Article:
By Kerensa Cadenas | Women and Hollywood May 15, 2013 at 1:00PM
Lucy Liu graces the cover of online fashion magazine, Net-A-Porter's Graphic Issue. Liu discusses some of the usual interview tropes--her sense of style, relationship status and her hit CBS show Elementary, where she plays Joan Watson--a decidedly modern and most interesting twist on the typical Sherlock Holmes story.
Liu also talks candidly about racism in Hollywood and the ways in which it has effected her and her career, something that doesn't always come up in interviews. But Liu is open about the racial stereotypes that permeate Hollywood. While she's proud of her achievements in her career, she feels that at times she's been pigeonholed into more action roles.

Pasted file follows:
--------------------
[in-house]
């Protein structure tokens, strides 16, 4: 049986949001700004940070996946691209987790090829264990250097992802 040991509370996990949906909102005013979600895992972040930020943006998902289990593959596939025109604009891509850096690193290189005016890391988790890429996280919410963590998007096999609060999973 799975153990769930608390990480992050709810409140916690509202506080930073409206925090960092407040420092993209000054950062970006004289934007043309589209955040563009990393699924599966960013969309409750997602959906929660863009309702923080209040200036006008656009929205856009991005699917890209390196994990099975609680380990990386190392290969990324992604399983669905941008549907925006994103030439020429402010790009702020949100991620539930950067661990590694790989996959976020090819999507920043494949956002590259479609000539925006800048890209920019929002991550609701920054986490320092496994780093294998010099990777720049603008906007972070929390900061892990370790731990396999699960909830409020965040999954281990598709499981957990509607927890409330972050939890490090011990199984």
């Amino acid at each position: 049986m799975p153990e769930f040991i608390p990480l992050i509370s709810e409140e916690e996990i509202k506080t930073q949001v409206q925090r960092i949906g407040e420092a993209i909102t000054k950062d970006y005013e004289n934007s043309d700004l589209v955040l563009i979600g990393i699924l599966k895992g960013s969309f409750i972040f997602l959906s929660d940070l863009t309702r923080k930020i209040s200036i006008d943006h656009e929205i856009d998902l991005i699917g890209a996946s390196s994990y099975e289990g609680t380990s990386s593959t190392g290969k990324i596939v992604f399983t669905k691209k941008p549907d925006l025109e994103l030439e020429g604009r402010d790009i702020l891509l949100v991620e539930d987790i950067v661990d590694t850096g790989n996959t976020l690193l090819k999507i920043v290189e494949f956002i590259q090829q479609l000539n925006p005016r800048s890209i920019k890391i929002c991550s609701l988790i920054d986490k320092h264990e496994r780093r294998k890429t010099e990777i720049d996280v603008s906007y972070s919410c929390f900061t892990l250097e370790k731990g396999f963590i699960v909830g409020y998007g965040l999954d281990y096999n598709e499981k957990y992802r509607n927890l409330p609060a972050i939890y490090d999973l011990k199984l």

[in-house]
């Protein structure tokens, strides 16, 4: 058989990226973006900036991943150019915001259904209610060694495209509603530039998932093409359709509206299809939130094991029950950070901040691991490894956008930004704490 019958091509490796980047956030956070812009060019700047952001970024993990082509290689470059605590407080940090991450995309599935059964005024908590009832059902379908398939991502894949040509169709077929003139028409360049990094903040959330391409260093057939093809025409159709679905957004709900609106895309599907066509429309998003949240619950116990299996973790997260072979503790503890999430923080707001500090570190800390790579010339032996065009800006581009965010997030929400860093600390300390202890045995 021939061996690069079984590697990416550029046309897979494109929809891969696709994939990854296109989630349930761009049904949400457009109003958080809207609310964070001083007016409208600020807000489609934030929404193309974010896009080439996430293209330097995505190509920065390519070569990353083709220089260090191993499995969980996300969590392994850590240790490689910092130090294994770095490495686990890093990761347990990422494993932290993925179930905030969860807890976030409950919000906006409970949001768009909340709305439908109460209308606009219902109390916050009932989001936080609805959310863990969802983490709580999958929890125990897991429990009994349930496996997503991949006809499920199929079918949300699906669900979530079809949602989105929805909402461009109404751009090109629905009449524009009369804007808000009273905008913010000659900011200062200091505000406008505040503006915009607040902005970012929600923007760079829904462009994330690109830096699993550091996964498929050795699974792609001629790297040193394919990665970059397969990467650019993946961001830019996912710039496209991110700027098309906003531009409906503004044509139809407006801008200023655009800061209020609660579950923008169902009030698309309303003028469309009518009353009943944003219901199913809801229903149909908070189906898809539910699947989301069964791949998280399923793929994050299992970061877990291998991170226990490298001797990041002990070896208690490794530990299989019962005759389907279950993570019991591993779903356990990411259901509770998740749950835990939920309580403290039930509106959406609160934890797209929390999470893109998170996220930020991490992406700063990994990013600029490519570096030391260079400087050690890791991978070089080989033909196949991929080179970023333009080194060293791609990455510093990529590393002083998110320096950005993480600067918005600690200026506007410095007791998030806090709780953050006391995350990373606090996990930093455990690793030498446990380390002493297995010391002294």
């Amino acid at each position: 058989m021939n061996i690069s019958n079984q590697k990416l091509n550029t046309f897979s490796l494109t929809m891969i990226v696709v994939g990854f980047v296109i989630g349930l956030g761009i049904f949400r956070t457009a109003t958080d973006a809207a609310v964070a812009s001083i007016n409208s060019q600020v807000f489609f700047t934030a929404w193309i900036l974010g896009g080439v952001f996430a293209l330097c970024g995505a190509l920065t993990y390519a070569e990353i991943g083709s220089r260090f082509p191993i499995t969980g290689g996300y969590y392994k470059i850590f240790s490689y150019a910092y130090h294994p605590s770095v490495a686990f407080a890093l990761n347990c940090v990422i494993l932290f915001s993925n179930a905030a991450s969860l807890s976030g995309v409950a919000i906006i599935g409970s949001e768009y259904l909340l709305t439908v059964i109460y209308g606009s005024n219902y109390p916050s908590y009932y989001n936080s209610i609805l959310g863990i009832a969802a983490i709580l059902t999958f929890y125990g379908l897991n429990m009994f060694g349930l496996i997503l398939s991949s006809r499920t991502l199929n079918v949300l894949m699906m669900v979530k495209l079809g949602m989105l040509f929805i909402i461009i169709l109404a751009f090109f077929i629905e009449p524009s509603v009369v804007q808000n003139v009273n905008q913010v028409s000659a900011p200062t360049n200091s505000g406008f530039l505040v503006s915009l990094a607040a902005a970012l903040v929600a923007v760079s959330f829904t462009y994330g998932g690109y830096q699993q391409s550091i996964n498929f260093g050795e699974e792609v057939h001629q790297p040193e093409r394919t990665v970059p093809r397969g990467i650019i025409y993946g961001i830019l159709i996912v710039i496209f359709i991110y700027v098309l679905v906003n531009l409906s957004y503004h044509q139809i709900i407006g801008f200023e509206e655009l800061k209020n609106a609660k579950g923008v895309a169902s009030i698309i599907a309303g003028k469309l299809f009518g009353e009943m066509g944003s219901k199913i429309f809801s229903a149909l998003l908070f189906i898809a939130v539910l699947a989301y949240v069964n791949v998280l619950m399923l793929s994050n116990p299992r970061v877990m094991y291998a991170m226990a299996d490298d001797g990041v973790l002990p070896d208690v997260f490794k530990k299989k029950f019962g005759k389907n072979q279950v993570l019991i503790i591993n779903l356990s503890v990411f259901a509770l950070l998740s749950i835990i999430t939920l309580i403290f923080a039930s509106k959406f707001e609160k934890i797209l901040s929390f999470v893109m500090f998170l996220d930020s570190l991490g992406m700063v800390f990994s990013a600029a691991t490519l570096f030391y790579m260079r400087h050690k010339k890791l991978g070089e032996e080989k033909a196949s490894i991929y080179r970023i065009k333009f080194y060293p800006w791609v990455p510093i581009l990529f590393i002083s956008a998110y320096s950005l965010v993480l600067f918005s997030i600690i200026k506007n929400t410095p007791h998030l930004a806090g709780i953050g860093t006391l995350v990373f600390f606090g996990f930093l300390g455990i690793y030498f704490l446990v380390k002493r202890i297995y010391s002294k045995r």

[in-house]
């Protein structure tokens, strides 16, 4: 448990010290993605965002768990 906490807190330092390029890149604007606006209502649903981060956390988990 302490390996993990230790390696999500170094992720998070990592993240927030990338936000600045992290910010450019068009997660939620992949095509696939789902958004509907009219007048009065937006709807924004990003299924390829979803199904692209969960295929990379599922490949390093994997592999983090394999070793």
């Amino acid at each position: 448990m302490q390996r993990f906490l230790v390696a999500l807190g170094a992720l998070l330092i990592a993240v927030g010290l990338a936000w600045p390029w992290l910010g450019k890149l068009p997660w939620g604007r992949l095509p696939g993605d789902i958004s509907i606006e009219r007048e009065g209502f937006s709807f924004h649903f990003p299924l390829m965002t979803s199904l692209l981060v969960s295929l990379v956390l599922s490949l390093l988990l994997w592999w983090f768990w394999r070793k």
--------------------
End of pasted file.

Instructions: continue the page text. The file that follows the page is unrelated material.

I wish people wouldn't just see me as the Asian girl who beats everyone up, or the Asian girl with no emotion. People see Julia Roberts or Sandra Bullock in a romantic comedy, but not me. You add race to it, and it became, 'Well, she's too Asian', or, 'She's too American'. I kind of got pushed out of both categories. It's a very strange place to be. You're not Asian enough and then you're not American enough, so it gets really frustrating.
She also mentions the difficulty to even discuss the function of race in Hollywood--as something she shouldn't mention but something that is so apparent there's no way it cannot be discussed.
I can't say that there is no racism -- there's definitely something there that's not easy, which makes [an acting career] much more difficult.
Kudos to Liu for being open and willing to discuss race in Hollywood. Just gives us another reason to love her even more.
True Colors (Net-A-Porter)